US researchers use physical stimuli to make cardiac model

5 April 2018 (Last Updated April 5th, 2018 11:46)

A research team at Columbia University, funded by the National Institutes of Health (NIH) in the US, has used electric and mechanical stimulation to make a human adult-like cardiac muscle model from induced pluripotent stem cells (iPSCs).

US researchers use physical stimuli to make cardiac model
Here, the iPS-CMs have formed heart tissue that closely mimics human heart functionality at over four weeks of maturation. Credit: Columbia University.

A research team at Columbia University, funded by the National Institutes of Health (NIH) in the US, has used electric and mechanical stimulation to make a human adult-like cardiac muscle model from induced pluripotent stem cells (iPSCs).

When stimulated at an early stage, the iPSCs were able to form the model, which can be used to test drugs and toxic substances because of its similarities to the actual organ.

iPSCs are created by extracting cells from humans and altering them into a stem-cell state. Chemicals and physical stimuli can be used to induce these cells into other cell types.

“The team cultured heart muscle from early-stage iPS-CMs and electrically induced contractions in order to speed up the cell development from the foetal-to-postnatal stage.”

The researchers said that while iPS-derived cardiomyocytes (iPS-CMs) were in use for a long time, engineering them to accurately mimic human heart cells has not been achieved so far.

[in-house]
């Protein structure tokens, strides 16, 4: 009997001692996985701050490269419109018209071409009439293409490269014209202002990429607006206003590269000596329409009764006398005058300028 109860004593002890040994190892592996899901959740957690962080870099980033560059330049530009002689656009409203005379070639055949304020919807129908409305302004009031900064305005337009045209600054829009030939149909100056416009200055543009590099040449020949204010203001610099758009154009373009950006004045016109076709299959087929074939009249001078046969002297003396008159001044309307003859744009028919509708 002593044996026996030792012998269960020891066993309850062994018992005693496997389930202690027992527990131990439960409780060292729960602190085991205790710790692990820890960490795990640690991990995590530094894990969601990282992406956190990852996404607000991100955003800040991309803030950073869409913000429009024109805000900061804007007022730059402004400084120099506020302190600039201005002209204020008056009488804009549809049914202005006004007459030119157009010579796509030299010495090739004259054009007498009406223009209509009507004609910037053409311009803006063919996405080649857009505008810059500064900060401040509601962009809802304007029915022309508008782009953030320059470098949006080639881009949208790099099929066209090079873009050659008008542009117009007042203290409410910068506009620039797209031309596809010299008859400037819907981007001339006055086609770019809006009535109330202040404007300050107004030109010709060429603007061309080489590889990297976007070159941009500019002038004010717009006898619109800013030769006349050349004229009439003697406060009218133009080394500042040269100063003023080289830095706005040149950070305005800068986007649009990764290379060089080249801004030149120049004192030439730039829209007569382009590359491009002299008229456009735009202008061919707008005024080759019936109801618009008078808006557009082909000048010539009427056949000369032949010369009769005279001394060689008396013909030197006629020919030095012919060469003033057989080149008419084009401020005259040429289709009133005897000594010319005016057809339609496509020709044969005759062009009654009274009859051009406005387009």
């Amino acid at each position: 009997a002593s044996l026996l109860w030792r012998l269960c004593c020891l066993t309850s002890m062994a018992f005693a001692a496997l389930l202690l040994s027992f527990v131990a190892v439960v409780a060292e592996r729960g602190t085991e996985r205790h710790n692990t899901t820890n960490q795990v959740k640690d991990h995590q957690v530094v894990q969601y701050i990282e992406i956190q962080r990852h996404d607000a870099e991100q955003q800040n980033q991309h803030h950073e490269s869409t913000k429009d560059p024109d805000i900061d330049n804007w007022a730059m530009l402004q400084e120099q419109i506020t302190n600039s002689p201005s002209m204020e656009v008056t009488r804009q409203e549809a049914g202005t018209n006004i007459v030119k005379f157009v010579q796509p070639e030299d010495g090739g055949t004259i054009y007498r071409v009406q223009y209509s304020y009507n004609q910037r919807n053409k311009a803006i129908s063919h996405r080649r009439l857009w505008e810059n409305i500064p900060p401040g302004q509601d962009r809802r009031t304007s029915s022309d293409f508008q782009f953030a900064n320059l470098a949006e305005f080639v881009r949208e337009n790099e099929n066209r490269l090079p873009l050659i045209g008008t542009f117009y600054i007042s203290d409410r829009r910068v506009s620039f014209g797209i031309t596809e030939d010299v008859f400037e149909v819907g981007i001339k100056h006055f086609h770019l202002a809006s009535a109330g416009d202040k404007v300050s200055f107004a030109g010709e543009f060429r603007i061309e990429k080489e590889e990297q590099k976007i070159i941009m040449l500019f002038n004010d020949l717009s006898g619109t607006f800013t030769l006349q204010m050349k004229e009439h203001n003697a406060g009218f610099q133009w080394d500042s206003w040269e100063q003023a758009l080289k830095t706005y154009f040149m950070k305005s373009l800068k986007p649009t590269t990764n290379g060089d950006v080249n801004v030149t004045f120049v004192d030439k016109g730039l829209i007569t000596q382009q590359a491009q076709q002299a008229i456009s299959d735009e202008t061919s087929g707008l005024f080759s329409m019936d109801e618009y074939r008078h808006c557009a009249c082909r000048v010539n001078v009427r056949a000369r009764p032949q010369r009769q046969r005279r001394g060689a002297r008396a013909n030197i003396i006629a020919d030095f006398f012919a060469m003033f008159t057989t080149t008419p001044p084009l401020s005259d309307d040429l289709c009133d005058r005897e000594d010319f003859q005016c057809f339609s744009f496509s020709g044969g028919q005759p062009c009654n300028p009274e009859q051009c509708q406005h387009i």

In the latest study, the team cultured heart muscle from early-stage iPS-CMs and electrically induced contractions in order to speed up the cell development from the foetal-to-postnatal stage.

The resulting tissue from four weeks of growth is reported to feature adult-like gene expression and organised ultrastructure with several functions that are characteristic to mature heart muscle.

Columbia University Biomedical Engineering professor Gordana Vunjak-Novaković said: “Human cardiac tissues grown in the lab that displays the behaviour of native heart muscle would be transformative for biomedical research.”

After experimentation with various scenarios, the researchers observed that gradual increase in electrical stimuli levels at an early stage had a better effect on the cells.

NIH National Institute of Biomedical Imaging and Bioengineering Tissue Chips programme director Seila Selimovic said: “The resulting engineered tissue is truly unprecedented in its similarity to functioning human tissue.

“The ability to develop mature cardiac tissue in such a short time is an important step in moving us closer to having reliable human tissue models for drug testing.”